A massive new Census Bureau study of the nation's poor shows not only that the proportion of Americans living in poverty has remained almost constant in the two most recent years studied, but that certain groups are far more likely to be poor than others.

They are:

Black or Hispanic Americans.

Persons who never finished high school.

Women, especially elderly widows.

Children living in female-headed homes.

Persons who live in the South, a rural area, or a decaying Northern city -- almost anywhere but the suburbs.

Conversely, the statistics, based on surveys taken in March 1979, show that well-educated, working-age whites from suburban mom-and-pop families are least likely to be poor.

In the survey, a family of four was considered poor if its 1978 cash income was less than $6,662; the figure was proportionately lower for smaller families and higher for larger ones.

The survey showed that 24,497,000 people, or 11.4 percent of the nation's population, fell below the poverty cutoff, a tiny reduction from the previous year, when the figure was 11.6 percent.

But the 11.4 percent figure masked tremendous differences among different population groups.

For example, among whites, the percent under the proverty threshold was 8.7 percent, but among Hispanics it was 21.6 percent, and blacks 30.6 percent. 8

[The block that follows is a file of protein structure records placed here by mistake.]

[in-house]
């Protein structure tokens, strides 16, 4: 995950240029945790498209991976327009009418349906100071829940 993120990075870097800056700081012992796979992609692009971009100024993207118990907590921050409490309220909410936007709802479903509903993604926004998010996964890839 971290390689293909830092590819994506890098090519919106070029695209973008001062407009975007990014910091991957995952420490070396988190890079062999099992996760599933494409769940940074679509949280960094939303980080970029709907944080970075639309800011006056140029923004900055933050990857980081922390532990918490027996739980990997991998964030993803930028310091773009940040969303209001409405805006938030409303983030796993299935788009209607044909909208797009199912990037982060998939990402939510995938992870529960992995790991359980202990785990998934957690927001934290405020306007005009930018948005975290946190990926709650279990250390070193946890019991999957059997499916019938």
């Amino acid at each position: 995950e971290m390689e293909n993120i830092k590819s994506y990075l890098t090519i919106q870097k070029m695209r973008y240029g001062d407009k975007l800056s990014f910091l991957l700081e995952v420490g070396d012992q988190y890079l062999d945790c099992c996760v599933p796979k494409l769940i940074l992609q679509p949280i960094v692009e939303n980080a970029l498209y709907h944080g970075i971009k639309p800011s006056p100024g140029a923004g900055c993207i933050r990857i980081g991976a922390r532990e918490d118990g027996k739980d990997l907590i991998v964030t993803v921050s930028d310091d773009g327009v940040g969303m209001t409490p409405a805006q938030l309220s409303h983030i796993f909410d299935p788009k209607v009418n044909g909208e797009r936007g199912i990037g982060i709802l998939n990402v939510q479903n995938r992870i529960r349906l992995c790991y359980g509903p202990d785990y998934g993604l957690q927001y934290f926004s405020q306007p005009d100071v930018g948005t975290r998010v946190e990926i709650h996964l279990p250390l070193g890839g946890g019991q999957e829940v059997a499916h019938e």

The survey showed that low-income people usually had an inferior education: two-thirds of the poor over age 13 lacked a high school diploma, while only one-third of the overall population above 13 failed to finish high school.

The poverty ratio was higher among women than among men: about 14.5 million of the poor were women, only 10 million were men. A big clump of these were over-65 women (2.3 million), a large proportion of them, widows.

Children also made up a big portion of the poor: about 9.7 million. They came largely from female-headed families, which made up half of all the poverty families.

In general, only 5.2 percent of households with both a husband and wife fell below the poverty line, but nearly one-third of the households headed by a woman without a father present were in poverty -- and for black female-headed units, the figure was one-half.

The figures showed that the region of the nation with the most poverty is still the South -- where 14.7 percent of the population was classified as poor, compared with 10.4 percent in the Northeast, 10 percent in the West and 9.1 percent in the North Central states.

By type of neighborhood, only about 6.8 percent of suburbanites are poor, but for central cities the figure is 15.4 percent and for rural areas, 13.5 percent.

Among the nation's largest cities, Philadelphia, Chicago and New York have the highest proportion of center-city residents in poverty -- about one person in five. Washington is about the same, with an 18 percent poverty ratio. But when the metropolitan area, including the more affluent suburbs, is considered, the Washington area drops to only a 6.1 percent poverty ratio. New York, with a 13.6 percent poverty ratio for the whole metropolitan area, leads the nation in poor people.

The figure also show that poor families get about two-fifths of their income from jobs, and most of the rest from welfare and Social Security payments.

About 14 million people just above the povery line would drop below it if welfare and Social Security payments they receive were eliminated.